If they ask for this information, simply answer, “I’d like to discuss the final sales price of the car first.” Be polite but firm with your answer. If they push back on this, stand firm and tell them you’d prefer to negotiate what’s the best out the door price they can give you first. And make them feel you’re willing to walk out the door and negotiate elsewhere (see #9).

Your goal here is to get the dealer to give you a final price, itemized with all their costs and fees, written out on paper. By doing this first, you will lock them into their best price before you negotiate your trade-in value and your payment and financing options. The dealer may try to get back some of their profit after you’ve locked them in a price by offering a lower trade-in or less than optimal financing terms, but you can do yourself a favor their by bringing in printed details of a fair trade-in value and coming in with pre-approved financing, which we’ll discuss later.

5. “May I See the Invoice Price?”

Cars are shipped to dealers with a manufacturer’s invoice. The invoice is “roughly” the price the dealer paid for the car, and the difference between the car’s sticker price and invoice price is what would be the profit on the car’s sale. Obviously, a salesperson is going to be reluctant to show you an invoice, but ask for it politely and be firm in your wish to see it before making a deal. A popular car-buying strategy now is to ask to for the dealer’s invoice, then offer an “over-invoice” price, such as, “I’ll give you $500 over your invoice.” This is a faster way to move towards a deal close but… it may not necessarily give you the best price.

The reason the invoice is only “roughly” the price the dealer paid for the car, is because many manufacturers now build in a “holdback” to the invoice price. The holdback is a percentage of the sticker price or invoice price that the manufacturers pay to the dealer after the car is sold. This allows some dealers to effectively make “invisible profits” even when selling a car at invoice price. Different manufacturers have different holdbacks, but if you’re planning to buy a car that does offer their dealerships holdbacks, you could try to haggle a price that’s actually slightly lower than their invoice.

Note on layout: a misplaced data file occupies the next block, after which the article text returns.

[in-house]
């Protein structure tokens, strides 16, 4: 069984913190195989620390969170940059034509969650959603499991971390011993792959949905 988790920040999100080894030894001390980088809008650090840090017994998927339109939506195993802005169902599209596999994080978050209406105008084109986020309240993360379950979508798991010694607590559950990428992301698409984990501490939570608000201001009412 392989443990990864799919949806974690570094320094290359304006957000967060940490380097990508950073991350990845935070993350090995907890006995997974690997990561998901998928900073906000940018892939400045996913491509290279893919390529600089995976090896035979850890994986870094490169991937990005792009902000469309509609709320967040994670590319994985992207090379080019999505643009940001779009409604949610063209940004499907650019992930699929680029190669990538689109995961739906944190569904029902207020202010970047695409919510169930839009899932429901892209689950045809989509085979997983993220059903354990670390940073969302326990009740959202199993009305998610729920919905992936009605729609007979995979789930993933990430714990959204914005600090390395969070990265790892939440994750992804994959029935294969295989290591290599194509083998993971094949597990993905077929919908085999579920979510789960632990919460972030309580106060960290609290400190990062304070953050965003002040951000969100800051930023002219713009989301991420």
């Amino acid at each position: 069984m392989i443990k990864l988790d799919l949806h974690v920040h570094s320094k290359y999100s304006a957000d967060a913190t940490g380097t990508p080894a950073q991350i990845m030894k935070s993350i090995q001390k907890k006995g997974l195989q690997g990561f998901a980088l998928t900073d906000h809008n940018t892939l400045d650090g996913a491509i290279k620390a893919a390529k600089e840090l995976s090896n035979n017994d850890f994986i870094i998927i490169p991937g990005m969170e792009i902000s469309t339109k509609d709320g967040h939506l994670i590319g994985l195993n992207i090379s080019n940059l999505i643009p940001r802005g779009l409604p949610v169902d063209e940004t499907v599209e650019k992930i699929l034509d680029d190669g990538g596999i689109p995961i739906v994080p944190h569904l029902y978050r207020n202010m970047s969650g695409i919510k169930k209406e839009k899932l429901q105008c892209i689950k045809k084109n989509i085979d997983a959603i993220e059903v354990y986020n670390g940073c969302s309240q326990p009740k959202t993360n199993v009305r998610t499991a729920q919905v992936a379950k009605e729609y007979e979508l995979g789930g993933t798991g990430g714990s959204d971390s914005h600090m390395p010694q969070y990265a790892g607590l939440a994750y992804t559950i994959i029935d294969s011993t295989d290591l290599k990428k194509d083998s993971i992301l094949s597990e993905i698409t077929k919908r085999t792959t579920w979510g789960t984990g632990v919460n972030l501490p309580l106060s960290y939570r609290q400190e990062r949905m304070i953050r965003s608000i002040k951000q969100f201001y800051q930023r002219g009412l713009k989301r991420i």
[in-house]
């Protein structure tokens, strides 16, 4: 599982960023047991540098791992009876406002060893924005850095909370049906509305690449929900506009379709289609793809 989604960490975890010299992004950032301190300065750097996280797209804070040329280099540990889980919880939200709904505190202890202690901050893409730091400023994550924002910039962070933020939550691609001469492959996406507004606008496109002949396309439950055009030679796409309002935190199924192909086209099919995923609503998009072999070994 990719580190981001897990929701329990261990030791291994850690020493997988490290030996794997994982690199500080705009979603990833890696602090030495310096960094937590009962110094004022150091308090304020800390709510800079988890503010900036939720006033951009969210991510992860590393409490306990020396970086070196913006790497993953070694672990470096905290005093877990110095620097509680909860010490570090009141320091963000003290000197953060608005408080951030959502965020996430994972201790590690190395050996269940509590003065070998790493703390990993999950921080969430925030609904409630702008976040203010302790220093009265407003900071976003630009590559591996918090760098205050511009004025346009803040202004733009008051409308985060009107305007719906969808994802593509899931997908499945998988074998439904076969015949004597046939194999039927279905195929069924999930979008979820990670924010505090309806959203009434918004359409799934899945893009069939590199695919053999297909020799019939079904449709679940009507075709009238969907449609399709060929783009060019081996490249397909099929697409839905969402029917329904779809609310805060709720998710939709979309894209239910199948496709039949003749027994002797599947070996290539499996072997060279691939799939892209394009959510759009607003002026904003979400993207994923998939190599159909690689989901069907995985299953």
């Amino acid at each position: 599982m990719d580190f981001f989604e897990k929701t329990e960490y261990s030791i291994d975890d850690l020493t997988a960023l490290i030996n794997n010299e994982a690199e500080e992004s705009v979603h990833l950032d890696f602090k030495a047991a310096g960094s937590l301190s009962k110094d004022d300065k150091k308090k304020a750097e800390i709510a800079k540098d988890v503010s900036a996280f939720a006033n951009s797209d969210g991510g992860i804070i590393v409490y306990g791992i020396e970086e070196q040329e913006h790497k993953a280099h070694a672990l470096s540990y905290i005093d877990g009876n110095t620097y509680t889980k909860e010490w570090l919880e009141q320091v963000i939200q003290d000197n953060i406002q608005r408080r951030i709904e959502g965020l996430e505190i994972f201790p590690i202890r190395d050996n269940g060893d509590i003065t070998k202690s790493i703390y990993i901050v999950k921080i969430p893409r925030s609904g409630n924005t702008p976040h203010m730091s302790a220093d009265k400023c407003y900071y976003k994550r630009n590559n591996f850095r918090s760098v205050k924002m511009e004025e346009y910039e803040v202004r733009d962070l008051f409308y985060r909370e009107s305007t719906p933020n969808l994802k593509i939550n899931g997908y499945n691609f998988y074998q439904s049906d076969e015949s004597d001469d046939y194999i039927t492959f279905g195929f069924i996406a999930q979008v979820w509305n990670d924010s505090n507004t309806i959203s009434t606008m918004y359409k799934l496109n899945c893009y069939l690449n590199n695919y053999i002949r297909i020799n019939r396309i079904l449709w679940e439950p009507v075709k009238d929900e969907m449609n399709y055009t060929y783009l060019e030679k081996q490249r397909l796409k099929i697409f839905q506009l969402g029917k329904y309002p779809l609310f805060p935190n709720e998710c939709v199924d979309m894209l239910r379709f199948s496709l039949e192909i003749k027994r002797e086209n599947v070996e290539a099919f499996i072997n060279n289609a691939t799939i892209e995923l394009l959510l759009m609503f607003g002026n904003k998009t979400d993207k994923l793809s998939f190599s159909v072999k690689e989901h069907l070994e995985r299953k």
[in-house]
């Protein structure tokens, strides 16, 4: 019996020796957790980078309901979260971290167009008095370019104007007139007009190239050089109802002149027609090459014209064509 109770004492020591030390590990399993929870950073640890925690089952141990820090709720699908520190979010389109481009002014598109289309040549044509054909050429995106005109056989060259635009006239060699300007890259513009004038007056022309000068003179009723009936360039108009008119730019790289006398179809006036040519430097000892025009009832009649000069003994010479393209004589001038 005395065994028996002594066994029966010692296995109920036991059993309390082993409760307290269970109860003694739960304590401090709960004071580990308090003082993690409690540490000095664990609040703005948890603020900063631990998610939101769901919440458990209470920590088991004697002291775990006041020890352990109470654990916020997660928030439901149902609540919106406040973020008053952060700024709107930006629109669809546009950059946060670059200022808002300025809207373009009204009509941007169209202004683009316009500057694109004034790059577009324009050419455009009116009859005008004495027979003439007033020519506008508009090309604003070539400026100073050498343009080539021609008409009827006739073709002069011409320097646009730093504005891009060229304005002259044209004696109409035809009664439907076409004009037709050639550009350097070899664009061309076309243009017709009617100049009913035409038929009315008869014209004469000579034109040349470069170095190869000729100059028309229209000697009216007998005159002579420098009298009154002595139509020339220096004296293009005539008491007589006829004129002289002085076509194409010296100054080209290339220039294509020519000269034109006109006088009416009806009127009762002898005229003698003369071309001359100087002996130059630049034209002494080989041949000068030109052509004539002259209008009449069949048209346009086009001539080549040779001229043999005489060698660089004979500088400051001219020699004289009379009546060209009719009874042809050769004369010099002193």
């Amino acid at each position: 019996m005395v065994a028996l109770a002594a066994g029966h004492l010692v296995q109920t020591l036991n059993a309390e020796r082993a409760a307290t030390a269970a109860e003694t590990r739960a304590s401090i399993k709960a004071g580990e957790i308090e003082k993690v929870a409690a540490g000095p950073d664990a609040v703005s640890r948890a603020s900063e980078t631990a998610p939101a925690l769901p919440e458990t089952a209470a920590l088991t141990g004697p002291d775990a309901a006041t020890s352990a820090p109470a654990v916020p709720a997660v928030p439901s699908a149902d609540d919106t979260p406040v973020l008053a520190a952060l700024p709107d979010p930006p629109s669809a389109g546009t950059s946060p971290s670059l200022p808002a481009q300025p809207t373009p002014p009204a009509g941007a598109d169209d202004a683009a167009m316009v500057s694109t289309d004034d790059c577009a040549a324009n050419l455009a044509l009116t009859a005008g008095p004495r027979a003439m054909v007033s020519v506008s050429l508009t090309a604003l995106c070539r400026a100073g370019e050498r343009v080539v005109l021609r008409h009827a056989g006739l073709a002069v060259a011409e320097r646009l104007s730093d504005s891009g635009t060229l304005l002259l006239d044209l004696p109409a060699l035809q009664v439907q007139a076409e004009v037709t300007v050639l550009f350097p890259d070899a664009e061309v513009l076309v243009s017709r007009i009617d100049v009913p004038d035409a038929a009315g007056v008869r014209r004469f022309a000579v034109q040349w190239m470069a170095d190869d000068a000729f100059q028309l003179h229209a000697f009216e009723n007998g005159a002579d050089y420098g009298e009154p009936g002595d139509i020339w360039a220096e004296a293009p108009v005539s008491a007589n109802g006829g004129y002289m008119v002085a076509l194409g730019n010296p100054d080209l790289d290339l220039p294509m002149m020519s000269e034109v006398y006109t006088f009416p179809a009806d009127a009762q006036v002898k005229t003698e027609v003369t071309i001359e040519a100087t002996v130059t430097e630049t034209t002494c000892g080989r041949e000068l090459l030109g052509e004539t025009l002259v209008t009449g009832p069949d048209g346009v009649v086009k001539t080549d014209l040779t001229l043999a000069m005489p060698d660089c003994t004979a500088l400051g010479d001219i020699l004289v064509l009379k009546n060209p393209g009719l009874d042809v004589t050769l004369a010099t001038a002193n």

While holdbacks are a good piece of knowledge to know, it’s still just one piece of the deal and trying to negotiate for below invoice may not always work. You can still try it and may have more success with it by trying to buy a car through a dealer’s online or call center sales team who are generally more focused on volume of sales, rather than profit margin per sale.

If it doesn’t work for you, though, try this next phrase.

6. “What Incentives Do You Have Available?”

Negotiating with incentives and dealer rebates may yield you more success at getting the best price. Incentives can take many forms: cash rebates, better financing rates, special leases, etc. Some car makers even provide special incentives for first-time car buyers, college graduates, military members, and other specific target customers.

Incentives are not always advertised, so it’s a good idea to ask what incentives are available. Often times a dealer will make incentives exclusive or create some arbitrary stipulations around them. They may argue that if you get a specific type of incentive, then you have to forgo some other incentive or price. Push back on this. If you’re getting a deal one way, but have the total cost upped another way, it’s not really a great incentive then, is it? Negotiate and ask for your final price plus incentives.

7. “I’m Not Interested in Monthly Payments”

Many dealers will try to negotiate with you first in terms of monthly payments by asking, “What kind of monthly payment are you looking at?” Negotiating in terms of monthly payment is an easy way to lose track of what the sales price of the car is, how much you’ll pay in total, what the APR is, and what the length of the loan is. Instead, ask for a final total price on the car as described earlier and negotiate from there.

That isn’t to say your monthly payment isn’t important. Most of us do still need to think about how much we can afford to pay per month and how much cash flow we can safely maintain. The point here is if you only think about how much you can and can’t pay on a monthly basis, you may not be getting the best deal and end up paying a lot more for a vehicle than you should. Find a balance you’re comfortable with.